Rick Perry’s recent political manifesto Fed Up doesn’t just hint that Social Security should be privatized. It also advocates for a farther-reaching overhaul of the tax code than most conservatives support.
Perry says that government’s access to new sources of revenue should be fundamentally limited — either self-imposed by Congress, or by the Constitution itself. “One option would be to totally scrap the current tax code in favor of a flat tax, and thereby make taxation much simpler, easier to follow, and harder to manipulate,” Perry writes.
“Another option would be to repeal the Sixteenth Amendment to the Constitution (providing the power for the income tax) altogether, and then pursue an alternative model of taxation such as a national sales tax or the Fair Tax. The time has come to stop talking about fixing the broken and burdensome tax code and to take bold action to replace it with one that is not a burden for the taxpayer and that provides only the modest revenue needed to perform the basic constitutional functions of the federal government.”
Most Republicans advocate for flattening and simplifying the code. Few call for a single-rate income tax.
But the Fair Tax is a zombie policy that refuses to die in some quarters of the right. It was advocated most famously and persistently by former Arkansas Governor Mike Huckabee.
A Perry spokesman did not return a request for comment on whether Perry had a substantive or political preference for either policy. Fair Tax is a version of a national retail sales tax of 30 percent, though using sleight-of-hand its supporters claim the rate would be 23 percent. If implemented as envisioned it would eliminate individual and corporate federal income taxes, the estate tax, and the payroll tax.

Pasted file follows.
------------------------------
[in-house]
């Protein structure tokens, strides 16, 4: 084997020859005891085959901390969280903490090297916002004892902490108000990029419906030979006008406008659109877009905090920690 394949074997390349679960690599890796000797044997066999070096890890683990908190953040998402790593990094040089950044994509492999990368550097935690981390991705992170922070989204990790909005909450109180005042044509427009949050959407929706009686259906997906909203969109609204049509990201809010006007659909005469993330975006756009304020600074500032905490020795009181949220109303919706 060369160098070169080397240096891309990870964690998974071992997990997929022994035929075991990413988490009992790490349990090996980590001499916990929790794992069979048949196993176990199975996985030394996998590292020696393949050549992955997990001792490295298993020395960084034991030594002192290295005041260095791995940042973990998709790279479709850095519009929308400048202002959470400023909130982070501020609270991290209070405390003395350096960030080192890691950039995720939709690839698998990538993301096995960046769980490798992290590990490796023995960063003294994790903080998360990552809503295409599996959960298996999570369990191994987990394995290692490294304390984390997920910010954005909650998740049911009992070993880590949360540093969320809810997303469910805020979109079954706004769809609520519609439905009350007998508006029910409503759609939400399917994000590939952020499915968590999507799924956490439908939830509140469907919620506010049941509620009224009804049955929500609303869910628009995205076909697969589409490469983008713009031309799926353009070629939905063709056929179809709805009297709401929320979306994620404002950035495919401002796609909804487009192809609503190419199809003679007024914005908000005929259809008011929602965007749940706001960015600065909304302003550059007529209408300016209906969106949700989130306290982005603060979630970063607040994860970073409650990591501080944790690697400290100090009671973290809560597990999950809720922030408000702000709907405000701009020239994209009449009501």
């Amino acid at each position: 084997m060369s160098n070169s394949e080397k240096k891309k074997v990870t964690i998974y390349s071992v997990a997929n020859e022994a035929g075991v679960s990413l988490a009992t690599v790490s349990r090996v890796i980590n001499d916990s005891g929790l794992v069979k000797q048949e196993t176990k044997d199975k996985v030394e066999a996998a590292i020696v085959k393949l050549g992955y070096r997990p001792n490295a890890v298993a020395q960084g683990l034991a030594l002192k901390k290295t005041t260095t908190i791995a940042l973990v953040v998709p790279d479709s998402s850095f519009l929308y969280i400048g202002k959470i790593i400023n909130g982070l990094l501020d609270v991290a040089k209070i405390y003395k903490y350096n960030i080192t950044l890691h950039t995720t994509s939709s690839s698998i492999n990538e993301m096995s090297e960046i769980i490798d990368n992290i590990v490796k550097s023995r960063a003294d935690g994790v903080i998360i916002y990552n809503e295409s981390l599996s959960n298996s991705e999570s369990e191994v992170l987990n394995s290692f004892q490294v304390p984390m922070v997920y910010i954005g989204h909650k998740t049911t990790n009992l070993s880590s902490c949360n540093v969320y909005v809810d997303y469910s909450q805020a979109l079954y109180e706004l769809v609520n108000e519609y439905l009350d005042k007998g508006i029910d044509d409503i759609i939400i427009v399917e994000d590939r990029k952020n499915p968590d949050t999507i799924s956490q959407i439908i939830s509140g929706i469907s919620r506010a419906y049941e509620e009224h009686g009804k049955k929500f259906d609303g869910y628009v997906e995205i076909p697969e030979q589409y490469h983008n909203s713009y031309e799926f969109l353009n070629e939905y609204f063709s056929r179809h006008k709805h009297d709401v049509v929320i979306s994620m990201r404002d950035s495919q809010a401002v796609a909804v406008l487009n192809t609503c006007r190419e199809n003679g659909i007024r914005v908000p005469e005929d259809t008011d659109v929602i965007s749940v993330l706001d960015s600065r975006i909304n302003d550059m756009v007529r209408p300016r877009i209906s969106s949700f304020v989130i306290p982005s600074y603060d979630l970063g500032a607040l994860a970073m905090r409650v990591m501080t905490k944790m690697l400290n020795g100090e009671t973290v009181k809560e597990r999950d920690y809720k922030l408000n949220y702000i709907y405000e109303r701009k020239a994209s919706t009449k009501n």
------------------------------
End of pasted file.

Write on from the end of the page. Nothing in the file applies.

National sales taxes are highly regressive, so the Fair Tax compensates by tracking monthly household income and disbursing partial rebate checks to the poor and middle class. On paper, it takes in about as much revenue as the federal government does now, but that’s because it doesn’t subtract this rebate or other associated expenditures from that figure. For instance, as Bruce Bartlett once explained, the Fair Tax applies to government purchases — in other words, it juices revenue figures by making the government pay a 30 percent surtax on all of its purchases. That higher spending isn’t factored in to the Fair Tax.
At 60 percent it might work. At 30 percent (or 23 percent, to grant advocates their premise) it would slash revenues by hundreds of billions of dollars.
But for Perry, that’s the point — it’s what he means when he writes about “the basic constitutional functions of the federal government.” He envisions a federal government that’s highly circumscribed. The book is a root-and-branch critique of post-New Deal America, from which Perry calls for a “renaissance” — to a government that eschews direct services like Medicare and Social Security (programs he says are Constitutionally dubious) and provides mainly for the national defense.
But the government would likely have to be downsized before either of those tax reforms were implemented. Currently, the Treasury collects less revenue as a percent of GDP than it has at any time since the 1950s, and yet its obligations haven’t shrunk. Without consensus on these massive cuts, his tax reforms would dramatically hasten a fiscal crisis.
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